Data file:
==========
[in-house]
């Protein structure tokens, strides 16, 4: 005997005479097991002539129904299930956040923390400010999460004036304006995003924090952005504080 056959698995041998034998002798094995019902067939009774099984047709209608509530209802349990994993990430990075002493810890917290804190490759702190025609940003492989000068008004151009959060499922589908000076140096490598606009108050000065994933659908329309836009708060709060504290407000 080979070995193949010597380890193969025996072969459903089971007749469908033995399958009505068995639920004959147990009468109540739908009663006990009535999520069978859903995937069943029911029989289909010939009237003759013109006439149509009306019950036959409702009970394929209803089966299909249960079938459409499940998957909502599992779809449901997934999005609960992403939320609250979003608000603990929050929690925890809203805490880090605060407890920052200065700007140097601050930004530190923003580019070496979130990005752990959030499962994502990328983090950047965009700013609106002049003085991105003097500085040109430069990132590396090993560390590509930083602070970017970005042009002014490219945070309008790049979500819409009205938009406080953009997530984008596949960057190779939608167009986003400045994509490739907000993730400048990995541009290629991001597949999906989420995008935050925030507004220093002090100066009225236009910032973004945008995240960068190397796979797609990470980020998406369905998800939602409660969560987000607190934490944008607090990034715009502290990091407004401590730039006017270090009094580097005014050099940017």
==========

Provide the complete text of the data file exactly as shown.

[in-house]
């Protein structure tokens, strides 16, 4: 005997005479097991002539129904299930956040923390400010999460004036304006995003924090952005504080 056959698995041998034998002798094995019902067939009774099984047709209608509530209802349990994993990430990075002493810890917290804190490759702190025609940003492989000068008004151009959060499922589908000076140096490598606009108050000065994933659908329309836009708060709060504290407000 080979070995193949010597380890193969025996072969459903089971007749469908033995399958009505068995639920004959147990009468109540739908009663006990009535999520069978859903995937069943029911029989289909010939009237003759013109006439149509009306019950036959409702009970394929209803089966299909249960079938459409499940998957909502599992779809449901997934999005609960992403939320609250979003608000603990929050929690925890809203805490880090605060407890920052200065700007140097601050930004530190923003580019070496979130990005752990959030499962994502990328983090950047965009700013609106002049003085991105003097500085040109430069990132590396090993560390590509930083602070970017970005042009002014490219945070309008790049979500819409009205938009406080953009997530984008596949960057190779939608167009986003400045994509490739907000993730400048990995541009290629991001597949999906989420995008935050925030507004220093002090100066009225236009910032973004945008995240960068190397796979797609990470980020998406369905998800939602409660969560987000607190934490944008607090990034715009502290990091407004401590730039006017270090009094580097005014050099940017």